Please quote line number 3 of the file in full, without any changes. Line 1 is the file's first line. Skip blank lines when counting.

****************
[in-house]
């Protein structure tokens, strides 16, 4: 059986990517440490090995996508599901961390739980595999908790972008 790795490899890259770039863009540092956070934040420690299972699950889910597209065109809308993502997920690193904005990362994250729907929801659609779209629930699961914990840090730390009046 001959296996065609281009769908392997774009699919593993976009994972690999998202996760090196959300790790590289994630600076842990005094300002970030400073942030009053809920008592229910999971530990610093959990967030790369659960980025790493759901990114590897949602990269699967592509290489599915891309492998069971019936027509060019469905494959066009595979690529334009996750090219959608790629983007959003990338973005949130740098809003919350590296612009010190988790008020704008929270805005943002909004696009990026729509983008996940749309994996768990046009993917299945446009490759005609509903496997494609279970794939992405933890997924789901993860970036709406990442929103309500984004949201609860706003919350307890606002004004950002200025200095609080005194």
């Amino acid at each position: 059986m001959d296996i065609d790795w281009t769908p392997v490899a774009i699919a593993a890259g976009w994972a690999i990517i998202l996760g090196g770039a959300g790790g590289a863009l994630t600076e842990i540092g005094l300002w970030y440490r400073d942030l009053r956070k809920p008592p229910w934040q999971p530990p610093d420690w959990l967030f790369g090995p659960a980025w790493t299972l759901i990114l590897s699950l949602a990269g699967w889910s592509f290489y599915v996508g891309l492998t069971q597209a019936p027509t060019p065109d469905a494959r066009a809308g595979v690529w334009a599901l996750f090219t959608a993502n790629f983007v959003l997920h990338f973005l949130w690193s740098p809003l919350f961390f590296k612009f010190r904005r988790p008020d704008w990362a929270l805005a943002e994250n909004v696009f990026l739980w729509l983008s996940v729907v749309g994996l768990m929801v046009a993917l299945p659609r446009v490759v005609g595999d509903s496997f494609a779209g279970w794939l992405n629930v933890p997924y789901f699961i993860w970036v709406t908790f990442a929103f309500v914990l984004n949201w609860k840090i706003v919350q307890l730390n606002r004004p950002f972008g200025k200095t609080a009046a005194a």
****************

């Amino acid at each position: 059986m001959d296996i065609d790795w281009t769908p392997v490899a774009i699919a593993a890259g976009w994972a690999i990517i998202l996760g090196g770039a959300g790790g590289a863009l994630t600076e842990i540092g005094l300002w970030y440490r400073d942030l009053r956070k809920p008592p229910w934040q999971p530990p610093d420690w959990l967030f790369g090995p659960a980025w790493t299972l759901i990114l590897s699950l949602a990269g699967w889910s592509f290489y599915v996508g891309l492998t069971q597209a019936p027509t060019p065109d469905a494959r066009a809308g595979v690529w334009a599901l996750f090219t959608a993502n790629f983007v959003l997920h990338f973005l949130w690193s740098p809003l919350f961390f590296k612009f010190r904005r988790p008020d704008w990362a929270l805005a943002e994250n909004v696009f990026l739980w729509l983008s996940v729907v749309g994996l768990m929801v046009a993917l299945p659609r446009v490759v005609g595999d509903s496997f494609a779209g279970w794939l992405n629930v933890p997924y789901f699961i993860w970036v709406t908790f990442a929103f309500v914990l984004n949201w609860k840090i706003v919350q307890l730390n606002r004004p950002f972008g200025k200095t609080a009046a005194a």